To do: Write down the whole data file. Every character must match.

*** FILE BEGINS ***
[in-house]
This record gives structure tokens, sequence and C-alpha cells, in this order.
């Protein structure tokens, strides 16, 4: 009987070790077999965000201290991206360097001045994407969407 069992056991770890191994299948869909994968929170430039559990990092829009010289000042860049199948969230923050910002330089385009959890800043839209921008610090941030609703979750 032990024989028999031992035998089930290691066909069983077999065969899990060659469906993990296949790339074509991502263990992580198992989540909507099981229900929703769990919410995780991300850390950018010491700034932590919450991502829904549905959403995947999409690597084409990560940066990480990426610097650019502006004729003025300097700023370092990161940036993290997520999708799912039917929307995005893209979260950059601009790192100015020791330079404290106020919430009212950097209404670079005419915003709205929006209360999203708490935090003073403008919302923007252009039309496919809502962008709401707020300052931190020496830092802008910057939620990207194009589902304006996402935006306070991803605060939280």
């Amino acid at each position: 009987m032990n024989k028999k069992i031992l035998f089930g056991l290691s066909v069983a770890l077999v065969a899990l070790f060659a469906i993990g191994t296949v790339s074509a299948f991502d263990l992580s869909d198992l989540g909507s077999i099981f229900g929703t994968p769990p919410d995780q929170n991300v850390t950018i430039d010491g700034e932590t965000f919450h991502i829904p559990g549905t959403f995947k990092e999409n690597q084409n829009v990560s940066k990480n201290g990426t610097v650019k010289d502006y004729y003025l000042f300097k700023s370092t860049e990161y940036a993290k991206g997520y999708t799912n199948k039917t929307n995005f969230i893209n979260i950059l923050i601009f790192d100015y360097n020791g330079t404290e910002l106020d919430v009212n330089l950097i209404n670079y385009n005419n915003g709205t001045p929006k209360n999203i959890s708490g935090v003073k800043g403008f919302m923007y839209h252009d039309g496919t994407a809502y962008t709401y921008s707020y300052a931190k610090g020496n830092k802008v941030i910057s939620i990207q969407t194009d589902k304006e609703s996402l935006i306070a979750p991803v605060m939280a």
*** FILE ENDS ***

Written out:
[in-house]
This record gives structure tokens, sequence and C-alpha cells, in this order.
């Protein structure tokens, strides 16, 4: 009987070790077999965000201290991206360097001045994407969407 069992056991770890191994299948869909994968929170430039559990990092829009010289000042860049199948969230923050910002330089385009959890800043839209921008610090941030609703979750 032990024989028999031992035998089930290691066909069983077999065969899990060659469906993990296949790339074509991502263990992580198992989540909507099981229900929703769990919410995780991300850390950018010491700034932590919450991502829904549905959403995947999409690597084409990560940066990480990426610097650019502006004729003025300097700023370092990161940036993290997520999708799912039917929307995005893209979260950059601009790192100015020791330079404290106020919430009212950097209404670079005419915003709205929006209360999203708490935090003073403008919302923007252009039309496919809502962008709401707020300052931190020496830092802008910057939620990207194009589902304006996402935006306070991803605060939280």
């Amino acid at each position: 009987m032990n024989k028999k069992i031992l035998f089930g056991l290691s066909v069983a770890l077999v065969a899990l070790f060659a469906i993990g191994t296949v790339s074509a299948f991502d263990l992580s869909d198992l989540g909507s077999i099981f229900g929703t994968p769990p919410d995780q929170n991300v850390t950018i430039d010491g700034e932590t965000f919450h991502i829904p559990g549905t959403f995947k990092e999409n690597q084409n829009v990560s940066k990480n201290g990426t610097v650019k010289d502006y004729y003025l000042f300097k700023s370092t860049e990161y940036a993290k991206g997520y999708t799912n199948k039917t929307n995005f969230i893209n979260i950059l923050i601009f790192d100015y360097n020791g330079t404290e910002l106020d919430v009212n330089l950097i209404n670079y385009n005419n915003g709205t001045p929006k209360n999203i959890s708490g935090v003073k800043g403008f919302m923007y839209h252009d039309g496919t994407a809502y962008t709401y921008s707020y300052a931190k610090g020496n830092k802008v941030i910057s939620i990207q969407t194009d589902k304006e609703s996402l935006i306070a979750p991803v605060m939280a």